• “Staycation:” If you are unable to afford a vacation, you could always enjoy a “staycation,” and explore the fun areas of where you live. If you live here on Long Island, there are many options for an awesome “staycation” including the beach, New York City, museums, parks, and trips to Fire Island, Montauk, or the East End.

It is important to include summer plans in your divorce agreement. Remember to think about specifics for camp and vacations so you can avoid any issues after the divorce is final. As always, keep your children the priority and consider what is the best-case scenario for the children to have a fun summer, full of adventure, and quality time with both parents.

David Badanes, Esq. and the Badanes Law Office, P.C. provides real-world advice to help you through this challenging time. If you are contemplating getting a divorce, and need an attorney to represent you, call David Badanes and the Badanes Law Office today at 631-239-1702, email at david@dbnylaw.com or visit our web site: www.dbnylaw.com. The Badanes Law Office has offices in Northport, Suffolk County and Uniondale, Nassau County.

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What to Know About Pet Custody in Divorce

In addition to child custody, more and more often, couples who divorce find themselves fighting over “pet custody.” You may consider your pet as part of the family. Yet, until recently, courts considered pets as property, no different than a piece of furniture. However, courts now realize the “cherished status afforded to pets in our society.” Although, pets are still considered “property,” they understand that pets should be treated differently than other types of property.

In many situations, couples facing the issue of “who gets the pet,” find that mediation may help them work through this issue. For those couples where mediation isn’t right, then the Court and a Judge may have to get involved. In considering who keeps the pet, a Judge would consider the following factors: (i) who paid for the pet; (ii) whose name is listed as the owner of the pet; (iii) who took the pet to the veterinarian; (iv) who bore the primary responsibility for caring for the pet; and (v) who held themselves out as the owner of the pet through their words and actions.

Some other factors that may be considered are who is in the better position to meet the pet’s daily physical and emotional needs based on a healthy, active lifestyle, time constraints, type of home and yard, emotional bond, safety concerns, access to the outdoor and access to veterinary care and pet stores.

Overriding all the above, is whether the parties have children and a pet. In those situations, typically, the pet will follow the children. In other words, when the children are with one parent, the pet is with that parent as well. When the children go with the other parent, the pet follows.  Many parents find this solution works for the children, themselves, and the pet.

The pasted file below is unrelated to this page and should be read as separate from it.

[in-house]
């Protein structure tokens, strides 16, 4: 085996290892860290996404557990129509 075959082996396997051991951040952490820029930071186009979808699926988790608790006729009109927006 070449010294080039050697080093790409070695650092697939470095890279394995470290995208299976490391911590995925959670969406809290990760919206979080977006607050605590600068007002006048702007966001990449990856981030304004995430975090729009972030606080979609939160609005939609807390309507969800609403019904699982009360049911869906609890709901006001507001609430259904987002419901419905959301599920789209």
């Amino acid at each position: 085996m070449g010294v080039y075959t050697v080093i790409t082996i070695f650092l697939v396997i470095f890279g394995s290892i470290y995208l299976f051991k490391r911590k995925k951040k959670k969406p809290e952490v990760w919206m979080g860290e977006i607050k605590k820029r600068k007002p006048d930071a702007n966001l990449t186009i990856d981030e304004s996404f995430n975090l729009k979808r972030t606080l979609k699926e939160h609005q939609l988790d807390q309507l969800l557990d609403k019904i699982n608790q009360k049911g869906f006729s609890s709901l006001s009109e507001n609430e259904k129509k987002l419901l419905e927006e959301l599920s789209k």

David Badanes, Esq. and the Badanes Law Office, P.C. provides real-world advice to help you through this challenging time. If you are contemplating getting a divorce, and need an attorney to represent you, call David Badanes and the Badanes Law Office today at 631-239-1702, email at david@dbnylaw.com or visit our web site: www.dbnylaw.com. The Badanes Law Office has offices in Northport, Suffolk County and Uniondale, Nassau County.

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How Dads Can Get Visitation Time With Their Children on Father’s Day When Going Through Divorce

When you go through a divorce, there are a lot of adjustments that need to be made, including time with your kids for holidays. When it comes to Father’s Day, parenting time for that day should go to the dad but enforcing this time might be difficult. If you are having difficulty getting your visitation time for Father’s Day, there are steps you can take to resolve the issue.

Mr. David Badanes Esq. of Badanes Law Office on Long Island has shared advice on how to navigate this difficult situation:

  • Document everything. You should keep a log of every time your ex prevents you from seeing your children and/or every time your ex is late returning your children. Make sure the log includes the date and a brief description of what happened. For example, an entry in the log might look like: 6/10/2021- Jane did not bring back our son. I texted her, she said he wasn’t feeling well, but, when I asked to speak to him, she refused to put him on the phone.
  • Have a conversation with your ex. When there is conflict surrounding visitation time, the first step is to discuss it with your ex. Ideally, the situation will be resolved outside of court for the sake of parents and children.